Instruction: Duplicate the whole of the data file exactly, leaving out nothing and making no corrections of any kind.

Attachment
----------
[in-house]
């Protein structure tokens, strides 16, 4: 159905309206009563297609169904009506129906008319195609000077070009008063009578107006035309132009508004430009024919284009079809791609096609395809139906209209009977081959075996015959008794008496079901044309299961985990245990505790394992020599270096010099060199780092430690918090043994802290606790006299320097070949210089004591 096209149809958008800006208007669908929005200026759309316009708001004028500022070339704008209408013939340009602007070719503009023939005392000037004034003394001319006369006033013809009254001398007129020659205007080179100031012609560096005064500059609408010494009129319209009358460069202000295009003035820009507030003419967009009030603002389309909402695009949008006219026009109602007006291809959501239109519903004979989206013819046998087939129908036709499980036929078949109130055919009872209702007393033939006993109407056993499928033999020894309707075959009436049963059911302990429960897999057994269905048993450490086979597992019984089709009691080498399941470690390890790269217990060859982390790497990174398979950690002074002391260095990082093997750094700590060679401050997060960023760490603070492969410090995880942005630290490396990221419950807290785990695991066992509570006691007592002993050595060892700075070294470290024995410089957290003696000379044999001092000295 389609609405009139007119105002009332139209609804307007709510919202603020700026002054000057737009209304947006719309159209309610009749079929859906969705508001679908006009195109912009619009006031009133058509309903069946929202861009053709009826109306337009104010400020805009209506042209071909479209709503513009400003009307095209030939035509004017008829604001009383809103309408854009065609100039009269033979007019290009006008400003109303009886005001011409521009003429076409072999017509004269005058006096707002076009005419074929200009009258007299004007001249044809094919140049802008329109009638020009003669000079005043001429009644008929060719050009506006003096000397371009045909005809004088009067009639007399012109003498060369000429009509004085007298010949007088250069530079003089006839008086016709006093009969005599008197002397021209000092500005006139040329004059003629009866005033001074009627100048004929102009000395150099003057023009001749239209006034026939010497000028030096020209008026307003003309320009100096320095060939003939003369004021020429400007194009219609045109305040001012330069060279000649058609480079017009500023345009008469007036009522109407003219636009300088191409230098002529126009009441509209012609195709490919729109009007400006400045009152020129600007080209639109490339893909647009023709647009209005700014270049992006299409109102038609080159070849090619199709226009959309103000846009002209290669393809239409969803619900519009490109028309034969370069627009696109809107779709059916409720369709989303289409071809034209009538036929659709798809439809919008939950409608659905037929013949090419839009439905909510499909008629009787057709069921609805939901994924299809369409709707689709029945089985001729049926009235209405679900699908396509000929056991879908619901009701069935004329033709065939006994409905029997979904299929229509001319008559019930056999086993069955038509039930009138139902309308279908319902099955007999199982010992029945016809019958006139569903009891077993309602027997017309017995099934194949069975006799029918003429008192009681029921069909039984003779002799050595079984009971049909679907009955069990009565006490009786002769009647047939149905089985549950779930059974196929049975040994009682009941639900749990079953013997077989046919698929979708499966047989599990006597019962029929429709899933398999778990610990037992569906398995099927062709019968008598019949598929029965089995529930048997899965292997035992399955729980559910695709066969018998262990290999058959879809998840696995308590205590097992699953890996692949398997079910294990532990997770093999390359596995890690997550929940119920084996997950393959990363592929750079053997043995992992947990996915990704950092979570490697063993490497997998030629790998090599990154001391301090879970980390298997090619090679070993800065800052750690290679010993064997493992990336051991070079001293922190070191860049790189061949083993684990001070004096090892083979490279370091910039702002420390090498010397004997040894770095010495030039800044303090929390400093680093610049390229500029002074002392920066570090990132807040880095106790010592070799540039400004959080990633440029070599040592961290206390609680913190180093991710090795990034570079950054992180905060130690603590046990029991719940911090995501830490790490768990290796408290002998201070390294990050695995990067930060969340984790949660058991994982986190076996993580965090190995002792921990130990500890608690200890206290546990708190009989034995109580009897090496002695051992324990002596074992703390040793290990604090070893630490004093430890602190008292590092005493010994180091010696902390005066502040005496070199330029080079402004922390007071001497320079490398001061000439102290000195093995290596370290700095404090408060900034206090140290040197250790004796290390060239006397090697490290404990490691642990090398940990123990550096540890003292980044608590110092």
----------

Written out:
[in-house]
């Protein structure tokens, strides 16, 4: 159905309206009563297609169904009506129906008319195609000077070009008063009578107006035309132009508004430009024919284009079809791609096609395809139906209209009977081959075996015959008794008496079901044309299961985990245990505790394992020599270096010099060199780092430690918090043994802290606790006299320097070949210089004591 096209149809958008800006208007669908929005200026759309316009708001004028500022070339704008209408013939340009602007070719503009023939005392000037004034003394001319006369006033013809009254001398007129020659205007080179100031012609560096005064500059609408010494009129319209009358460069202000295009003035820009507030003419967009009030603002389309909402695009949008006219026009109602007006291809959501239109519903004979989206013819046998087939129908036709499980036929078949109130055919009872209702007393033939006993109407056993499928033999020894309707075959009436049963059911302990429960897999057994269905048993450490086979597992019984089709009691080498399941470690390890790269217990060859982390790497990174398979950690002074002391260095990082093997750094700590060679401050997060960023760490603070492969410090995880942005630290490396990221419950807290785990695991066992509570006691007592002993050595060892700075070294470290024995410089957290003696000379044999001092000295 389609609405009139007119105002009332139209609804307007709510919202603020700026002054000057737009209304947006719309159209309610009749079929859906969705508001679908006009195109912009619009006031009133058509309903069946929202861009053709009826109306337009104010400020805009209506042209071909479209709503513009400003009307095209030939035509004017008829604001009383809103309408854009065609100039009269033979007019290009006008400003109303009886005001011409521009003429076409072999017509004269005058006096707002076009005419074929200009009258007299004007001249044809094919140049802008329109009638020009003669000079005043001429009644008929060719050009506006003096000397371009045909005809004088009067009639007399012109003498060369000429009509004085007298010949007088250069530079003089006839008086016709006093009969005599008197002397021209000092500005006139040329004059003629009866005033001074009627100048004929102009000395150099003057023009001749239209006034026939010497000028030096020209008026307003003309320009100096320095060939003939003369004021020429400007194009219609045109305040001012330069060279000649058609480079017009500023345009008469007036009522109407003219636009300088191409230098002529126009009441509209012609195709490919729109009007400006400045009152020129600007080209639109490339893909647009023709647009209005700014270049992006299409109102038609080159070849090619199709226009959309103000846009002209290669393809239409969803619900519009490109028309034969370069627009696109809107779709059916409720369709989303289409071809034209009538036929659709798809439809919008939950409608659905037929013949090419839009439905909510499909008629009787057709069921609805939901994924299809369409709707689709029945089985001729049926009235209405679900699908396509000929056991879908619901009701069935004329033709065939006994409905029997979904299929229509001319008559019930056999086993069955038509039930009138139902309308279908319902099955007999199982010992029945016809019958006139569903009891077993309602027997017309017995099934194949069975006799029918003429008192009681029921069909039984003779002799050595079984009971049909679907009955069990009565006490009786002769009647047939149905089985549950779930059974196929049975040994009682009941639900749990079953013997077989046919698929979708499966047989599990006597019962029929429709899933398999778990610990037992569906398995099927062709019968008598019949598929029965089995529930048997899965292997035992399955729980559910695709066969018998262990290999058959879809998840696995308590205590097992699953890996692949398997079910294990532990997770093999390359596995890690997550929940119920084996997950393959990363592929750079053997043995992992947990996915990704950092979570490697063993490497997998030629790998090599990154001391301090879970980390298997090619090679070993800065800052750690290679010993064997493992990336051991070079001293922190070191860049790189061949083993684990001070004096090892083979490279370091910039702002420390090498010397004997040894770095010495030039800044303090929390400093680093610049390229500029002074002392920066570090990132807040880095106790010592070799540039400004959080990633440029070599040592961290206390609680913190180093991710090795990034570079950054992180905060130690603590046990029991719940911090995501830490790490768990290796408290002998201070390294990050695995990067930060969340984790949660058991994982986190076996993580965090190995002792921990130990500890608690200890206290546990708190009989034995109580009897090496002695051992324990002596074992703390040793290990604090070893630490004093430890602190008292590092005493010994180091010696902390005066502040005496070199330029080079402004922390007071001497320079490398001061000439102290000195093995290596370290700095404090408060900034206090140290040197250790004796290390060239006397090697490290404990490691642990090398940990123990550096540890003292980044608590110092």